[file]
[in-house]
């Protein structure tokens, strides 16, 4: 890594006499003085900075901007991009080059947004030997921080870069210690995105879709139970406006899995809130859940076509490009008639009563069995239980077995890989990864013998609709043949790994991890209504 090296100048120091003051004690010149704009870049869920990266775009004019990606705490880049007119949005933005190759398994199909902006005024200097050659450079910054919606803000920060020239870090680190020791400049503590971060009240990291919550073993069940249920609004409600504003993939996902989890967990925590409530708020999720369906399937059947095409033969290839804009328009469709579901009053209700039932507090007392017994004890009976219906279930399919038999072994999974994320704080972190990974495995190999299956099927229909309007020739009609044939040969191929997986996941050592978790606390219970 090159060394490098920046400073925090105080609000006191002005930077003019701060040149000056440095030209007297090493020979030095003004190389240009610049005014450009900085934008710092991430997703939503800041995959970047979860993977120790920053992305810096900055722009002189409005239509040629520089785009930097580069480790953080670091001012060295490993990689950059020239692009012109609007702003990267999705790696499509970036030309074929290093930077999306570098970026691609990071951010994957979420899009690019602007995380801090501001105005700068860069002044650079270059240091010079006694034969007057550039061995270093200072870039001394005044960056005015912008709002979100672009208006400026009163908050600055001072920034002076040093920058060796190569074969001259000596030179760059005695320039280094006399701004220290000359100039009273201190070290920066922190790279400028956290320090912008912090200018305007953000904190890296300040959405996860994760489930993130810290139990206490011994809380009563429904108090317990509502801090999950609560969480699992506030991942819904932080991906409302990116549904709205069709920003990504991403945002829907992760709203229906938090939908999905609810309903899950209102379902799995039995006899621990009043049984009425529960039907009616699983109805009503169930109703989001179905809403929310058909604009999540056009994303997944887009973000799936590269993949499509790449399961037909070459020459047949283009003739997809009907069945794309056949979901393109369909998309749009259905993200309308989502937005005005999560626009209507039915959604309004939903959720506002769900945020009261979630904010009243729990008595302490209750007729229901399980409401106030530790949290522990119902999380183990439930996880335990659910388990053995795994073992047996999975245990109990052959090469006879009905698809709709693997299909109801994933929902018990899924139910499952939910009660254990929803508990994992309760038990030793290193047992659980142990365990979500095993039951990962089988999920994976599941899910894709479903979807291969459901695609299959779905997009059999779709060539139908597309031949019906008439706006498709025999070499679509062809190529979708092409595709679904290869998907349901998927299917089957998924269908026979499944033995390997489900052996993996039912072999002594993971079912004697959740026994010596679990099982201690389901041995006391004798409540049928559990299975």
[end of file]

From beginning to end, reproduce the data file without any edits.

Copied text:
[in-house]
């Protein structure tokens, strides 16, 4: 890594006499003085900075901007991009080059947004030997921080870069210690995105879709139970406006899995809130859940076509490009008639009563069995239980077995890989990864013998609709043949790994991890209504 090296100048120091003051004690010149704009870049869920990266775009004019990606705490880049007119949005933005190759398994199909902006005024200097050659450079910054919606803000920060020239870090680190020791400049503590971060009240990291919550073993069940249920609004409600504003993939996902989890967990925590409530708020999720369906399937059947095409033969290839804009328009469709579901009053209700039932507090007392017994004890009976219906279930399919038999072994999974994320704080972190990974495995190999299956099927229909309007020739009609044939040969191929997986996941050592978790606390219970 090159060394490098920046400073925090105080609000006191002005930077003019701060040149000056440095030209007297090493020979030095003004190389240009610049005014450009900085934008710092991430997703939503800041995959970047979860993977120790920053992305810096900055722009002189409005239509040629520089785009930097580069480790953080670091001012060295490993990689950059020239692009012109609007702003990267999705790696499509970036030309074929290093930077999306570098970026691609990071951010994957979420899009690019602007995380801090501001105005700068860069002044650079270059240091010079006694034969007057550039061995270093200072870039001394005044960056005015912008709002979100672009208006400026009163908050600055001072920034002076040093920058060796190569074969001259000596030179760059005695320039280094006399701004220290000359100039009273201190070290920066922190790279400028956290320090912008912090200018305007953000904190890296300040959405996860994760489930993130810290139990206490011994809380009563429904108090317990509502801090999950609560969480699992506030991942819904932080991906409302990116549904709205069709920003990504991403945002829907992760709203229906938090939908999905609810309903899950209102379902799995039995006899621990009043049984009425529960039907009616699983109805009503169930109703989001179905809403929310058909604009999540056009994303997944887009973000799936590269993949499509790449399961037909070459020459047949283009003739997809009907069945794309056949979901393109369909998309749009259905993200309308989502937005005005999560626009209507039915959604309004939903959720506002769900945020009261979630904010009243729990008595302490209750007729229901399980409401106030530790949290522990119902999380183990439930996880335990659910388990053995795994073992047996999975245990109990052959090469006879009905698809709709693997299909109801994933929902018990899924139910499952939910009660254990929803508990994992309760038990030793290193047992659980142990365990979500095993039951990962089988999920994976599941899910894709479903979807291969459901695609299959779905997009059999779709060539139908597309031949019906008439706006498709025999070499679509062809190529979708092409595709679904290869998907349901998927299917089957998924269908026979499944033995390997489900052996993996039912072999002594993971079912004697959740026994010596679990099982201690389901041995006391004798409540049928559990299975």